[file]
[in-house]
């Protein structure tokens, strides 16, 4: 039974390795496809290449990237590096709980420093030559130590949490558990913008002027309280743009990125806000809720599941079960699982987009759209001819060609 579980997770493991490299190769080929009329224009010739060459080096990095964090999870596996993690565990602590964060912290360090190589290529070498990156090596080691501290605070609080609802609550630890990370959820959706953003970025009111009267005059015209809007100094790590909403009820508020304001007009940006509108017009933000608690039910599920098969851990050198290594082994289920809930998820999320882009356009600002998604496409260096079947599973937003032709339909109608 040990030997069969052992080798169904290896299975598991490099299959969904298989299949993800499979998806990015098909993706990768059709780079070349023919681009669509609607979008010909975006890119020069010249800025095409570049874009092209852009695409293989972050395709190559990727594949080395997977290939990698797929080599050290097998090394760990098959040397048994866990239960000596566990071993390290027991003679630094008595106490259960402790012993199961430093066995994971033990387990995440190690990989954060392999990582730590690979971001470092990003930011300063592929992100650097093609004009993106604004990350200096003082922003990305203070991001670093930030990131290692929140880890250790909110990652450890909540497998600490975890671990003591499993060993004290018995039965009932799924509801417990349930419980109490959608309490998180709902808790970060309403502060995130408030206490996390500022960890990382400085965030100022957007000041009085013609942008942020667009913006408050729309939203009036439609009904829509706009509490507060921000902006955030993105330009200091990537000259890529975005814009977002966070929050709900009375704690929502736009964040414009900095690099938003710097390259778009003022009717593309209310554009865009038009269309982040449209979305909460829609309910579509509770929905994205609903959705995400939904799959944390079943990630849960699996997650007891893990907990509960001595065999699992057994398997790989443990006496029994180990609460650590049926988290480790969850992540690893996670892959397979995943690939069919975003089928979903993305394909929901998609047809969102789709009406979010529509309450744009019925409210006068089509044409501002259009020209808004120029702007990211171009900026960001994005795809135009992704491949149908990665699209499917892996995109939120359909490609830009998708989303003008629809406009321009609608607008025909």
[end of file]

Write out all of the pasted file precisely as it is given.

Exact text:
[in-house]
């Protein structure tokens, strides 16, 4: 039974390795496809290449990237590096709980420093030559130590949490558990913008002027309280743009990125806000809720599941079960699982987009759209001819060609 579980997770493991490299190769080929009329224009010739060459080096990095964090999870596996993690565990602590964060912290360090190589290529070498990156090596080691501290605070609080609802609550630890990370959820959706953003970025009111009267005059015209809007100094790590909403009820508020304001007009940006509108017009933000608690039910599920098969851990050198290594082994289920809930998820999320882009356009600002998604496409260096079947599973937003032709339909109608 040990030997069969052992080798169904290896299975598991490099299959969904298989299949993800499979998806990015098909993706990768059709780079070349023919681009669509609607979008010909975006890119020069010249800025095409570049874009092209852009695409293989972050395709190559990727594949080395997977290939990698797929080599050290097998090394760990098959040397048994866990239960000596566990071993390290027991003679630094008595106490259960402790012993199961430093066995994971033990387990995440190690990989954060392999990582730590690979971001470092990003930011300063592929992100650097093609004009993106604004990350200096003082922003990305203070991001670093930030990131290692929140880890250790909110990652450890909540497998600490975890671990003591499993060993004290018995039965009932799924509801417990349930419980109490959608309490998180709902808790970060309403502060995130408030206490996390500022960890990382400085965030100022957007000041009085013609942008942020667009913006408050729309939203009036439609009904829509706009509490507060921000902006955030993105330009200091990537000259890529975005814009977002966070929050709900009375704690929502736009964040414009900095690099938003710097390259778009003022009717593309209310554009865009038009269309982040449209979305909460829609309910579509509770929905994205609903959705995400939904799959944390079943990630849960699996997650007891893990907990509960001595065999699992057994398997790989443990006496029994180990609460650590049926988290480790969850992540690893996670892959397979995943690939069919975003089928979903993305394909929901998609047809969102789709009406979010529509309450744009019925409210006068089509044409501002259009020209808004120029702007990211171009900026960001994005795809135009992704491949149908990665699209499917892996995109939120359909490609830009998708989303003008629809406009321009609608607008025909």